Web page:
Brambles less than total Recall commitment

Ridding itself of Recall was the only option for Brambles.

What do you do when you can’t flog a division from your business? You demerge it.

Having failed to secure the mooted $2 billion asking price last year, Brambles now has no option but hive off its Recall document management and destruction business, particularly given the technological challenges the document storage industry faces.

It may once have been a natural fit to a business that, as a conglomerate, derived a fair portion of its income from security services.  That’s no longer the case.  

Brambles abandoned the Recall sale more than a year ago, after an extended sales process, at the time citing Europe’s debt crisis as a major contributing factor for the shortage of buyers. It is more likely they baulked at the price and its uncertain future.

Just months earlier, during the height of the crisis, the company and its advisors issued the obligatory off the record hints to the media that the company was being swamped with offers.

Chairman Graeme Kraehe has consistently argued Recall was a strong business  with solid growth potential. That point was rammed home this morning in a note the stock exchange outlining the intention to separately list the division.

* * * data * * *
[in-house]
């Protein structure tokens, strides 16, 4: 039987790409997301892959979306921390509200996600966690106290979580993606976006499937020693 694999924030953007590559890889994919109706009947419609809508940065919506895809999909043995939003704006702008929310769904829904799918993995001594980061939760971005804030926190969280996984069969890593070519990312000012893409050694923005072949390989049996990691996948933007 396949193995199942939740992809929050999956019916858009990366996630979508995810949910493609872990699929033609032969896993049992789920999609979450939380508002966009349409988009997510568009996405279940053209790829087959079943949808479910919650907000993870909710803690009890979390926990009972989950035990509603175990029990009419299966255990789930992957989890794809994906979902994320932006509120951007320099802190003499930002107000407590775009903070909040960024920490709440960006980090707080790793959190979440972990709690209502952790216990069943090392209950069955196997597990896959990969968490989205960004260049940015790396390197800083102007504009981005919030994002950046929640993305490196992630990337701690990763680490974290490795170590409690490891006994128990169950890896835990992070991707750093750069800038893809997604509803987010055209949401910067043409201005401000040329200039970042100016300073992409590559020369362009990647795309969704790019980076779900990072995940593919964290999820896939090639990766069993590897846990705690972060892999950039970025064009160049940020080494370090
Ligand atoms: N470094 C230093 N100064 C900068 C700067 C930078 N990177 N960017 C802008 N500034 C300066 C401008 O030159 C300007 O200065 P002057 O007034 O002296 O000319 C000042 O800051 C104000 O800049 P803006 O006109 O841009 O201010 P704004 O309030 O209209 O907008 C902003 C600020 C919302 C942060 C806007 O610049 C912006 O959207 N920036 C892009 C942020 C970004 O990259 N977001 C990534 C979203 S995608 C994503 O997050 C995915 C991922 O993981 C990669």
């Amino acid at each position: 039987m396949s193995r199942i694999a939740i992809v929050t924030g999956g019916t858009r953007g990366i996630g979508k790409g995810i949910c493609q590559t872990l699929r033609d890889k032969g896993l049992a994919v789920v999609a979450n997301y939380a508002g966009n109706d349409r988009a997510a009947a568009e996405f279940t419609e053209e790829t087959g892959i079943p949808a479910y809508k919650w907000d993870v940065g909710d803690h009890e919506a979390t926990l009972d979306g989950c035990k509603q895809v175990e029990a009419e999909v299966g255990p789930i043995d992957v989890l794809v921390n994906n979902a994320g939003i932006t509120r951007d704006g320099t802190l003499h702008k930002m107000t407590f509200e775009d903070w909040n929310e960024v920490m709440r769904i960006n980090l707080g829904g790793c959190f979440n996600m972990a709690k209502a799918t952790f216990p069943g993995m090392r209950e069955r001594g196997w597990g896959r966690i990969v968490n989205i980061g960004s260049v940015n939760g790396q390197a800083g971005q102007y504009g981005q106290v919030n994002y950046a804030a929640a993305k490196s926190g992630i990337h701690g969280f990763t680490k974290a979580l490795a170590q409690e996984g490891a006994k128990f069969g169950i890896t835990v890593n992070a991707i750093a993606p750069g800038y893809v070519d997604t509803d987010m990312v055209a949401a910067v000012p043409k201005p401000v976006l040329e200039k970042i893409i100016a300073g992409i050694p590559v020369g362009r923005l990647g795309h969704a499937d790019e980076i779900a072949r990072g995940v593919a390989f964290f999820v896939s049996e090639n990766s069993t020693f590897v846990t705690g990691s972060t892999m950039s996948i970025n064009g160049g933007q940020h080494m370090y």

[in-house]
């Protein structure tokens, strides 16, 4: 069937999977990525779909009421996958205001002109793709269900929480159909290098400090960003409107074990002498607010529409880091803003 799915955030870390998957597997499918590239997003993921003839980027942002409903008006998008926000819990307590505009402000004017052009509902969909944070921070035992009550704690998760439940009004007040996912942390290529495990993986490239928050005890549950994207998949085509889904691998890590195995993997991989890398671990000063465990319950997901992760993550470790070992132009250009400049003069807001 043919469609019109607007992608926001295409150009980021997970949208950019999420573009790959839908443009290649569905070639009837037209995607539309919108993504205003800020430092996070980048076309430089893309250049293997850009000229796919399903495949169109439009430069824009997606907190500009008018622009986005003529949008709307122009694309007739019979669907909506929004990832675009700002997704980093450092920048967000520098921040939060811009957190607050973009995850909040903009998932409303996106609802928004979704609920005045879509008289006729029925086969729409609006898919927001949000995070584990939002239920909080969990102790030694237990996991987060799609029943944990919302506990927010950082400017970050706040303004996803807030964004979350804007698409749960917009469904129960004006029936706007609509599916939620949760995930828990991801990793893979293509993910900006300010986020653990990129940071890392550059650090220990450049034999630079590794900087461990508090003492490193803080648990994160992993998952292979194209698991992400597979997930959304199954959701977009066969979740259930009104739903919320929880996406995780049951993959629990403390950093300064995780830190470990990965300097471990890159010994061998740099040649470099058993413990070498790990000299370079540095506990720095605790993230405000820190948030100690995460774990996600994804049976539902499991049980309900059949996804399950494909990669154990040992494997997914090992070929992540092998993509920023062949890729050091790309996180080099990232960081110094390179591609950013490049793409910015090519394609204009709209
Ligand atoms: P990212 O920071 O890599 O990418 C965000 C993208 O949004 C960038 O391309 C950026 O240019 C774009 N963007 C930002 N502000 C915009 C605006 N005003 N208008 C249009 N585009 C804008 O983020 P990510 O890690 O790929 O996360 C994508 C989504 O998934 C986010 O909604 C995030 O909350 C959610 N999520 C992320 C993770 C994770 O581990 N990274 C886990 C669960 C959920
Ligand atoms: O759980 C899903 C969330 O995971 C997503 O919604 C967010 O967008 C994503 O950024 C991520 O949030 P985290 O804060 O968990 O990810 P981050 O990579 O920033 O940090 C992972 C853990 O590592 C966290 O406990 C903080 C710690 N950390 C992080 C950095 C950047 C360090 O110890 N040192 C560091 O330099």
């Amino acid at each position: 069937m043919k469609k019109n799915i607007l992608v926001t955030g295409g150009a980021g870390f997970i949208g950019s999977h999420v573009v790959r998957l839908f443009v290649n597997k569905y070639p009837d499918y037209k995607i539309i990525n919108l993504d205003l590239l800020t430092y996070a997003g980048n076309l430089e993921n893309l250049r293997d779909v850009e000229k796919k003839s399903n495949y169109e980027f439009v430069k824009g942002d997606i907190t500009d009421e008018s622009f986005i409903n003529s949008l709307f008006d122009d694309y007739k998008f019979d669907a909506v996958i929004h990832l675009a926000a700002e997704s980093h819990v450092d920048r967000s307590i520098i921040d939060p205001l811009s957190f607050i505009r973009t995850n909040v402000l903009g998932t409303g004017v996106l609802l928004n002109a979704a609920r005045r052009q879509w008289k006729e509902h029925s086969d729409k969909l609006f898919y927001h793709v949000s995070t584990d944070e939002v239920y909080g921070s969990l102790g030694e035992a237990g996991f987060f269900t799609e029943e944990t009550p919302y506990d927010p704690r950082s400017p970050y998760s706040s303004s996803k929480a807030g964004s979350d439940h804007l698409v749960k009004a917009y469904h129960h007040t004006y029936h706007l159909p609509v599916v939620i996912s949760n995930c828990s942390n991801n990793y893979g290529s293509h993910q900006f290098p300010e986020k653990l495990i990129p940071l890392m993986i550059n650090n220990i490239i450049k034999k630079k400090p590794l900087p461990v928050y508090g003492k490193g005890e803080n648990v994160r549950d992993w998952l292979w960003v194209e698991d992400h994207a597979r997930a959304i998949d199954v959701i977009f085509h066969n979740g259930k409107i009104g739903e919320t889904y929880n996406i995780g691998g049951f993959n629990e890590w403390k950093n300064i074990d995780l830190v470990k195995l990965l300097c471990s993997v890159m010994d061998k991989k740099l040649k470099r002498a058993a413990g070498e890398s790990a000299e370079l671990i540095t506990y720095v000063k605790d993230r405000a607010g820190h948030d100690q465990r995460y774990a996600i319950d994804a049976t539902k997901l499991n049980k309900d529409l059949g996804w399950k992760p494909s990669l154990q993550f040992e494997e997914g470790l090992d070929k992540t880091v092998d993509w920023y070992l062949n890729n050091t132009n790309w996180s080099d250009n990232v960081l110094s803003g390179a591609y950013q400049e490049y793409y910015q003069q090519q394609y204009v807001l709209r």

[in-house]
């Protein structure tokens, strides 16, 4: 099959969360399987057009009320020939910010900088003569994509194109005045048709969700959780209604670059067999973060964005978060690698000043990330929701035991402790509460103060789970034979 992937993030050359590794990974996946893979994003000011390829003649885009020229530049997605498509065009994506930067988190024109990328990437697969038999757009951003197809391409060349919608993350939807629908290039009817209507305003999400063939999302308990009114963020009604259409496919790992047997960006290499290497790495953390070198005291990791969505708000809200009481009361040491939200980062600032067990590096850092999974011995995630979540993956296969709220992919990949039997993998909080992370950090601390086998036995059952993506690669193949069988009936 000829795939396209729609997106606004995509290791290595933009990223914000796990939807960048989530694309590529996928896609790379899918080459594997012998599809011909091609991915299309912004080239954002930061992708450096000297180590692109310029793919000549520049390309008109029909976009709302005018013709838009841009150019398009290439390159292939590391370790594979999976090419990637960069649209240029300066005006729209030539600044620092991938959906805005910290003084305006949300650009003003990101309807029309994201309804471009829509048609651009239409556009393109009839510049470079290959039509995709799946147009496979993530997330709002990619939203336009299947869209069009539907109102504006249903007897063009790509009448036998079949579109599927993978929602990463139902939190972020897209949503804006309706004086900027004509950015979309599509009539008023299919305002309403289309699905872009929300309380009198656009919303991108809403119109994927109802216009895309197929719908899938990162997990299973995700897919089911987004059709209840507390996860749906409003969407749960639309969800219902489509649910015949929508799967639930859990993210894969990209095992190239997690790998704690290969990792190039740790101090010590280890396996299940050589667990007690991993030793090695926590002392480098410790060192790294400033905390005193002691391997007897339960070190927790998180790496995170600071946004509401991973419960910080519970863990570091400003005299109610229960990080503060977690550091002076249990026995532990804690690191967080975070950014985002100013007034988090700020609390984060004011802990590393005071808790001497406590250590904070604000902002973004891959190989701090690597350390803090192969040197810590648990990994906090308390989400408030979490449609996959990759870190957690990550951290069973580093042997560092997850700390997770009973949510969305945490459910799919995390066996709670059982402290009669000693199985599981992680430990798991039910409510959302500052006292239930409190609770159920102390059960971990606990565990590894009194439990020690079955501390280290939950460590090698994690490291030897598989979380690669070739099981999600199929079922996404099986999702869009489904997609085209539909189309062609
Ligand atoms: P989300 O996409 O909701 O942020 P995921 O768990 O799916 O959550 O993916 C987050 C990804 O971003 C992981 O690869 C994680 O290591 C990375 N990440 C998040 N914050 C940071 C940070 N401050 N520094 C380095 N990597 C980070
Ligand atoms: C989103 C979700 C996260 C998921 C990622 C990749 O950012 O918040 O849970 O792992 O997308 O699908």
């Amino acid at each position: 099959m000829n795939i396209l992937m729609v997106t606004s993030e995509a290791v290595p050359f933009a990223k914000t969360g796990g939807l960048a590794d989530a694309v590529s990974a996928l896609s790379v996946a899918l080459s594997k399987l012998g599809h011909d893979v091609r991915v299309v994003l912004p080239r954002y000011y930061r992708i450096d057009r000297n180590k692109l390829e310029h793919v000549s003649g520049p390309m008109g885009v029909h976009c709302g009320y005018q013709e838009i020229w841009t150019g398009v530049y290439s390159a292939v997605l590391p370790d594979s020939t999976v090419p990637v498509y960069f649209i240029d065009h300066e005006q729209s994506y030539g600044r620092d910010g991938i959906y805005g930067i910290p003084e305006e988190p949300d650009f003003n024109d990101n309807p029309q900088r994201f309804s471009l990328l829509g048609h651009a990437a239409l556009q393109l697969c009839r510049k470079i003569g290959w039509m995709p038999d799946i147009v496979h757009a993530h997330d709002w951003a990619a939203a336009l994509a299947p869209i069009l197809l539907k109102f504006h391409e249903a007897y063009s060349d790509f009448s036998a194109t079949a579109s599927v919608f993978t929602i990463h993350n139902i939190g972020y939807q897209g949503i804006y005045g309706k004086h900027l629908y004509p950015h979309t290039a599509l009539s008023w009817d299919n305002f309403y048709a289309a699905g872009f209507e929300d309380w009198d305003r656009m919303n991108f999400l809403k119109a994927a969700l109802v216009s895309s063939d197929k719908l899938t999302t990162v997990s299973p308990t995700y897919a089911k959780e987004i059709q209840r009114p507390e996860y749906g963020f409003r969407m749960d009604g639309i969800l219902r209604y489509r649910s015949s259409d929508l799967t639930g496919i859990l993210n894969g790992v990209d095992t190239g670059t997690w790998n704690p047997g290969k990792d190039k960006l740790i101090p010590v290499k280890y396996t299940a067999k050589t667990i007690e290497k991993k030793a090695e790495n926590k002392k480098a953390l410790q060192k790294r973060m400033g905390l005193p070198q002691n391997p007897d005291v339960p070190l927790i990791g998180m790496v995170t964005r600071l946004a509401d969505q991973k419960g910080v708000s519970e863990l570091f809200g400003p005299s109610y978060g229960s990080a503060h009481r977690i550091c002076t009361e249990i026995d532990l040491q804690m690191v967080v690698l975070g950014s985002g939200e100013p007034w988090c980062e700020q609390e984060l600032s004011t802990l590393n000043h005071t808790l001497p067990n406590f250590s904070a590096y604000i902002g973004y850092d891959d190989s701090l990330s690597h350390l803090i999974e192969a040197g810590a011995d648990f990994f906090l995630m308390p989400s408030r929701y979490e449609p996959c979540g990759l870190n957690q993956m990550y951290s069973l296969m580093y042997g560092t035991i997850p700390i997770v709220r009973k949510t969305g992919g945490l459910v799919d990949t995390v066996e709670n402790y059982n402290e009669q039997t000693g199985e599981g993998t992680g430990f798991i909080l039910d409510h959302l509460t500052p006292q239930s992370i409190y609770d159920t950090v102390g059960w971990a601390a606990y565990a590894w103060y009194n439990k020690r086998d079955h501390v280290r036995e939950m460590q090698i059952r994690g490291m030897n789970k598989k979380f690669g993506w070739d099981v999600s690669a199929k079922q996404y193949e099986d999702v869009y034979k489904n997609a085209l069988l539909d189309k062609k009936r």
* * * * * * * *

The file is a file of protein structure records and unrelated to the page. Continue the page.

“Stable, recurring revenue streams” and “strong operating cash flows to support dividends and investment” were featured throughout the document.

Unfortunately, it is earnings stability that seems to be missing this year. Recall’s underlying profit was downgraded to between $US138 and $US142 million this year on “reduced sales revenue and higher business development costs”.

Given there is no change to Brambles guidance, it is clear that the Recall division is becoming a drag on earnings.

Like many industries Recall is facing challenges from new digital technologies, particularly the emergence of cloud computing. While some professions, such as legal and accounting, still require hard copies, document storage is moving into the ether.

Old technology it may be, but Brambles pallet business by contrast is going from strength to strength.

The recent collapse of an American competitor iGPS has cemented its dominance in the market.

Last week, investment bank UBS argued the pallet division would lift earnings by 10% on a constant currency basis. Once foreign exchange movements  were taken into account, given the fall in the Australian dollar, should lift the Australian dollar earnings per share line by around 11%.

Eureka Report identified Brambles as a stock price laggard with good earnings growth prospects back in February.